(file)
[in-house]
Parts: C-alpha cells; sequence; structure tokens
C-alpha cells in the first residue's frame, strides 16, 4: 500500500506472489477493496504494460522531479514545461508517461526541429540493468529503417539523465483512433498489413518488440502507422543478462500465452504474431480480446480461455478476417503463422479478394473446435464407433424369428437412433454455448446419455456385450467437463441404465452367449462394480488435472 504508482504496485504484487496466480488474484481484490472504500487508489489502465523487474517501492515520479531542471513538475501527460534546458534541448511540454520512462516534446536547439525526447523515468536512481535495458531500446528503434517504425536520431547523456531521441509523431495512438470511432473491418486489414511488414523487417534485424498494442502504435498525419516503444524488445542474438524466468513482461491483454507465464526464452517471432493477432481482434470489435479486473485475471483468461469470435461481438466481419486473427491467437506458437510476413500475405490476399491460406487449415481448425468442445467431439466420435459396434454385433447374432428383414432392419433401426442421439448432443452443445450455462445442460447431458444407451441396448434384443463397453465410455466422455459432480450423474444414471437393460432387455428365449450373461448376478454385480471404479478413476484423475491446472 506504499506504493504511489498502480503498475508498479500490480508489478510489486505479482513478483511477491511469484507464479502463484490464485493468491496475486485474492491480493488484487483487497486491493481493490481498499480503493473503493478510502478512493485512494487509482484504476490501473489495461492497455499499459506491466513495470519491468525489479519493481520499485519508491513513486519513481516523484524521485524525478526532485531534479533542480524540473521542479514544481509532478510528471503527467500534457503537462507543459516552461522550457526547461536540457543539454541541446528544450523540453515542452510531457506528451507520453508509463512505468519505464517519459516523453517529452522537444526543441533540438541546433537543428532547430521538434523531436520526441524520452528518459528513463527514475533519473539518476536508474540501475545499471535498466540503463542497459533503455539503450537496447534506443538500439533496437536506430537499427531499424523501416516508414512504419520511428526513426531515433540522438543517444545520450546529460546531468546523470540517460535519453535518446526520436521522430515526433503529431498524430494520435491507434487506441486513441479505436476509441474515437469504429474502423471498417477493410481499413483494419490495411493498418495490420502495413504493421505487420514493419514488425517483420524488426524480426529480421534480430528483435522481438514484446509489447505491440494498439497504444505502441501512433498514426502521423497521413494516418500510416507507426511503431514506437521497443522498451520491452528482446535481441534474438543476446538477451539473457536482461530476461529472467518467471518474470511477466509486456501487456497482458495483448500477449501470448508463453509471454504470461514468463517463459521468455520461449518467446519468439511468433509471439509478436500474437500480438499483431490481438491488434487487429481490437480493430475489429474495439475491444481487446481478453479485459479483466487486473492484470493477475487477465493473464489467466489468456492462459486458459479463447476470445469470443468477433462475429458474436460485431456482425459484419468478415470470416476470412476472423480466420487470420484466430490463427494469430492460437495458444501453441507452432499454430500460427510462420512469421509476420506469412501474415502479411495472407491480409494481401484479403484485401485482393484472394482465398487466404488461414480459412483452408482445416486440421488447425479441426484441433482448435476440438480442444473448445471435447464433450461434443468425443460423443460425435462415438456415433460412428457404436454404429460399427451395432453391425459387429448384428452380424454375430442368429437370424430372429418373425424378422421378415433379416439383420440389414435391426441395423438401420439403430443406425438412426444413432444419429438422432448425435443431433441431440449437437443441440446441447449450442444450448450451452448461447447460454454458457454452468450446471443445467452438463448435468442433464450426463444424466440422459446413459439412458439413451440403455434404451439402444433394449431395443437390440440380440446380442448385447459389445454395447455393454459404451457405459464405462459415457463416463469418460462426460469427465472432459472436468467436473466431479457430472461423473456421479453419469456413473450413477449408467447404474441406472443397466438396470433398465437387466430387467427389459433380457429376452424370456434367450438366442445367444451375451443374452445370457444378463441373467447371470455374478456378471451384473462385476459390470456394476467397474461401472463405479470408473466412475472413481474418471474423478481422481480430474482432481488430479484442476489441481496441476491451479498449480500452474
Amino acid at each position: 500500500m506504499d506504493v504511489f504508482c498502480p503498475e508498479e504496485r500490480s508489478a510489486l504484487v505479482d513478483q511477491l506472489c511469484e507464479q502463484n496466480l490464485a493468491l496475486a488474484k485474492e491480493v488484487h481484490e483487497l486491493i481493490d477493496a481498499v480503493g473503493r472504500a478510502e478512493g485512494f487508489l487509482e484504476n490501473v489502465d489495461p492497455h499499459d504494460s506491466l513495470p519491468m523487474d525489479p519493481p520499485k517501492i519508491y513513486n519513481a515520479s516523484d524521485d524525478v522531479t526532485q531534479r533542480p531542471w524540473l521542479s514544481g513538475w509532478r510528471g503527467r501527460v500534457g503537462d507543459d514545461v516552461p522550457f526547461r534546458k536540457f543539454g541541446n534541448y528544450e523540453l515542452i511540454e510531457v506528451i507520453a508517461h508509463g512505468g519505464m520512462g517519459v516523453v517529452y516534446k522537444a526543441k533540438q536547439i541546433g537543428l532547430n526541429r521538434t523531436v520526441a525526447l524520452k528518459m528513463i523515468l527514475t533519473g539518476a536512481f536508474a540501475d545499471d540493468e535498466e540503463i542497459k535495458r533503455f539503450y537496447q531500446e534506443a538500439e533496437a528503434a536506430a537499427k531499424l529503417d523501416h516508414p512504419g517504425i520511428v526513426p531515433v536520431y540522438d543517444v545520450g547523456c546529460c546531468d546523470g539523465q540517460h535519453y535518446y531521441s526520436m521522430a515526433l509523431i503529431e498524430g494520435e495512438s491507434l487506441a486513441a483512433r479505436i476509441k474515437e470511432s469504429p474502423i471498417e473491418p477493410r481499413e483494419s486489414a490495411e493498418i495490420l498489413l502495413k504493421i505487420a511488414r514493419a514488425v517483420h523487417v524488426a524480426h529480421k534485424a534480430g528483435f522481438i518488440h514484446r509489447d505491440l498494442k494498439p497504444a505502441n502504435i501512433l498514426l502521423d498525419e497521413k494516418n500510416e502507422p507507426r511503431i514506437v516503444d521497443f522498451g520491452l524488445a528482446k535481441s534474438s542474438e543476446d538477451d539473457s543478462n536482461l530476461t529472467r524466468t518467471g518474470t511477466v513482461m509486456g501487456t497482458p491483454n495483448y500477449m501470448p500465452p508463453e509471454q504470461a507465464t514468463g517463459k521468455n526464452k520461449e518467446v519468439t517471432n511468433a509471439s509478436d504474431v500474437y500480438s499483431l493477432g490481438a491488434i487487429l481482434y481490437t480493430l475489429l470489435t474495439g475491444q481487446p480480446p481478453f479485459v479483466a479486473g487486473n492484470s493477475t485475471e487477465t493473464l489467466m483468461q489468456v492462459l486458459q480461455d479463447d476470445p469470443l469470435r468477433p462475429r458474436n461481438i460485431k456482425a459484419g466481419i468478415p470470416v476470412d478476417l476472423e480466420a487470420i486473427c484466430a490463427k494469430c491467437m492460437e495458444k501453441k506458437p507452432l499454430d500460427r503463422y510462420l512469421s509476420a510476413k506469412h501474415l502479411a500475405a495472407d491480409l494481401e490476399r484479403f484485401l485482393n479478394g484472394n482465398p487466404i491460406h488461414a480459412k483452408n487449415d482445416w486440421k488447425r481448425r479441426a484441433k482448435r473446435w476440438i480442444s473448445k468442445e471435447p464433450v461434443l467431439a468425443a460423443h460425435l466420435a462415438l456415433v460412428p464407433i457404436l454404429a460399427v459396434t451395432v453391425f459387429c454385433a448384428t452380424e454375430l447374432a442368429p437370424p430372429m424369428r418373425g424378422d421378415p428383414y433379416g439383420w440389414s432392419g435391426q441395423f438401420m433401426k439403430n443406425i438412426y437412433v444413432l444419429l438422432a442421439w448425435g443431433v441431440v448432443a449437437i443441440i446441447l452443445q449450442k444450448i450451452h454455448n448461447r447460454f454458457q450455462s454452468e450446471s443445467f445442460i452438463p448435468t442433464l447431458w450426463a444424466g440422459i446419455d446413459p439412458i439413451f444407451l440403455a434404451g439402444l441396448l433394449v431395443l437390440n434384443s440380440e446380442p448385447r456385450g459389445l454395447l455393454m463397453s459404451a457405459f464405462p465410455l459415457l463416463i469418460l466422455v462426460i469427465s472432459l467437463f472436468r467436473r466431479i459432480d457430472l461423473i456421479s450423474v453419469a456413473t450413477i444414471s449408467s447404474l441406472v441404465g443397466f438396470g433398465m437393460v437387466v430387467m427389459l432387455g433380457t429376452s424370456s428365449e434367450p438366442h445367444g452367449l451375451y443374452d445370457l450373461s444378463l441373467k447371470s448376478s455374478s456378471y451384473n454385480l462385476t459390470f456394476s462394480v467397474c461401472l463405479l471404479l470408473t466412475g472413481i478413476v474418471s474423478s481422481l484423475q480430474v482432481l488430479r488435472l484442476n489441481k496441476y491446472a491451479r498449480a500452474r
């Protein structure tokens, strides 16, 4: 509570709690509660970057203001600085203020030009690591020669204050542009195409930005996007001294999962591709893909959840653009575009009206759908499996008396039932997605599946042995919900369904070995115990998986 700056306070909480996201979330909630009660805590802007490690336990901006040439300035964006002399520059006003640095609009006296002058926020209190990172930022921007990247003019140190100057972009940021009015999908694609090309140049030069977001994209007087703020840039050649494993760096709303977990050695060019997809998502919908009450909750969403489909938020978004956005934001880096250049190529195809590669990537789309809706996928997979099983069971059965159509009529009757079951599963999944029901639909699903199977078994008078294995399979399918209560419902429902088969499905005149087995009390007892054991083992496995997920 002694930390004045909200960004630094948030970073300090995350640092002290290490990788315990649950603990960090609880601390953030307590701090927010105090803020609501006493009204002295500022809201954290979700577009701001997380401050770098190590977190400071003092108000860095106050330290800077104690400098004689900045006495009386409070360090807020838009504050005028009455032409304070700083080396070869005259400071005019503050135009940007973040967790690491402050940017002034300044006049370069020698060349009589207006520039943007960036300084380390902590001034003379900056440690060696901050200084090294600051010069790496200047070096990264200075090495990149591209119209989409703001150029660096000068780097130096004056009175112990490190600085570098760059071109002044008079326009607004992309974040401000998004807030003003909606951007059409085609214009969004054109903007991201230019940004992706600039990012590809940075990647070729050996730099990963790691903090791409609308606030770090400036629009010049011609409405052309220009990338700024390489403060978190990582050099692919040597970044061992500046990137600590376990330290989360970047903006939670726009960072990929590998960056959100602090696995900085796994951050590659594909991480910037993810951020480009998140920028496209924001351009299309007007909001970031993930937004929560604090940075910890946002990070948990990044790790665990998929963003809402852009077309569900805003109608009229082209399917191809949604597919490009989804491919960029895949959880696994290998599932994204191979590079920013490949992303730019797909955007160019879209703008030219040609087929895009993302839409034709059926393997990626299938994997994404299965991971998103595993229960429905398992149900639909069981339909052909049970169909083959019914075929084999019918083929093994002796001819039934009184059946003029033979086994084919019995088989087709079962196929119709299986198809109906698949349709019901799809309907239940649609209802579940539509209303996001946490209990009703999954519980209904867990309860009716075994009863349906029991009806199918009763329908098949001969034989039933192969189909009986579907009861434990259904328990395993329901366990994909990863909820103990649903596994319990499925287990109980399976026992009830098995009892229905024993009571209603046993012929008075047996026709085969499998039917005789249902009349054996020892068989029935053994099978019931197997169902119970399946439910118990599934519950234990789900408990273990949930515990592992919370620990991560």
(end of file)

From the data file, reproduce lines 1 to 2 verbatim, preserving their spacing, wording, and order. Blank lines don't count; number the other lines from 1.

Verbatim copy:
[in-house]
Parts: C-alpha cells; sequence; structure tokens